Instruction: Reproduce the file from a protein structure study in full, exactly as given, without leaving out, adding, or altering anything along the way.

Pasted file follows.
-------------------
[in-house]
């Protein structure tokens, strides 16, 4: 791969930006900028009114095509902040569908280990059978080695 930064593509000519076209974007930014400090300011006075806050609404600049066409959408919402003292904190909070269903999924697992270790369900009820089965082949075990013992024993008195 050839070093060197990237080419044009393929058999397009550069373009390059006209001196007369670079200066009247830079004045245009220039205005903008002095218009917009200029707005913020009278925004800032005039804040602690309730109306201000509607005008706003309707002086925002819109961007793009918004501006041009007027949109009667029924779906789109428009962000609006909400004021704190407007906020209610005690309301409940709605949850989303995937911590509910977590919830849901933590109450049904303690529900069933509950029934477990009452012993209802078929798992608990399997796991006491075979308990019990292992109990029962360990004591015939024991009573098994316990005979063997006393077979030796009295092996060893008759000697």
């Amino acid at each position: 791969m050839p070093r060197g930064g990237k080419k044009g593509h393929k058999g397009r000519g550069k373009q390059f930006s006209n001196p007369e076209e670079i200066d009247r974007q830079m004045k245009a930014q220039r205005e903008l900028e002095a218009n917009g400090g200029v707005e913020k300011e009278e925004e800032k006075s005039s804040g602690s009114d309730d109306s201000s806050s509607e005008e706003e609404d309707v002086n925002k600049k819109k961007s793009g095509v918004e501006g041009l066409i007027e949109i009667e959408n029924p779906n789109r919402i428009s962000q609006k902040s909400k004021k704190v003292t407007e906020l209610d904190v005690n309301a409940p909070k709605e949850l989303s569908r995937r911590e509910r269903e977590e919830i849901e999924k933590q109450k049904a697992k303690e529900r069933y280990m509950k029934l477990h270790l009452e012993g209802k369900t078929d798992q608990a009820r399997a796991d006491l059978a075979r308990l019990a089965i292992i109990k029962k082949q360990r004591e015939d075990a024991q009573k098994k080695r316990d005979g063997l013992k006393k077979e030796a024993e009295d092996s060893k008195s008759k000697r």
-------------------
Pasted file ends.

[in-house]
């Protein structure tokens, strides 16, 4: 791969930006900028009114095509902040569908280990059978080695 930064593509000519076209974007930014400090300011006075806050609404600049066409959408919402003292904190909070269903999924697992270790369900009820089965082949075990013992024993008195 050839070093060197990237080419044009393929058999397009550069373009390059006209001196007369670079200066009247830079004045245009220039205005903008002095218009917009200029707005913020009278925004800032005039804040602690309730109306201000509607005008706003309707002086925002819109961007793009918004501006041009007027949109009667029924779906789109428009962000609006909400004021704190407007906020209610005690309301409940709605949850989303995937911590509910977590919830849901933590109450049904303690529900069933509950029934477990009452012993209802078929798992608990399997796991006491075979308990019990292992109990029962360990004591015939024991009573098994316990005979063997006393077979030796009295092996060893008759000697």
């Amino acid at each position: 791969m050839p070093r060197g930064g990237k080419k044009g593509h393929k058999g397009r000519g550069k373009q390059f930006s006209n001196p007369e076209e670079i200066d009247r974007q830079m004045k245009a930014q220039r205005e903008l900028e002095a218009n917009g400090g200029v707005e913020k300011e009278e925004e800032k006075s005039s804040g602690s009114d309730d109306s201000s806050s509607e005008e706003e609404d309707v002086n925002k600049k819109k961007s793009g095509v918004e501006g041009l066409i007027e949109i009667e959408n029924p779906n789109r919402i428009s962000q609006k902040s909400k004021k704190v003292t407007e906020l209610d904190v005690n309301a409940p909070k709605e949850l989303s569908r995937r911590e509910r269903e977590e919830i849901e999924k933590q109450k049904a697992k303690e529900r069933y280990m509950k029934l477990h270790l009452e012993g209802k369900t078929d798992q608990a009820r399997a796991d006491l059978a075979r308990l019990a089965i292992i109990k029962k082949q360990r004591e015939d075990a024991q009573k098994k080695r316990d005979g063997l013992k006393k077979e030796a024993e009295d092996s060893k008195s008759k000697r």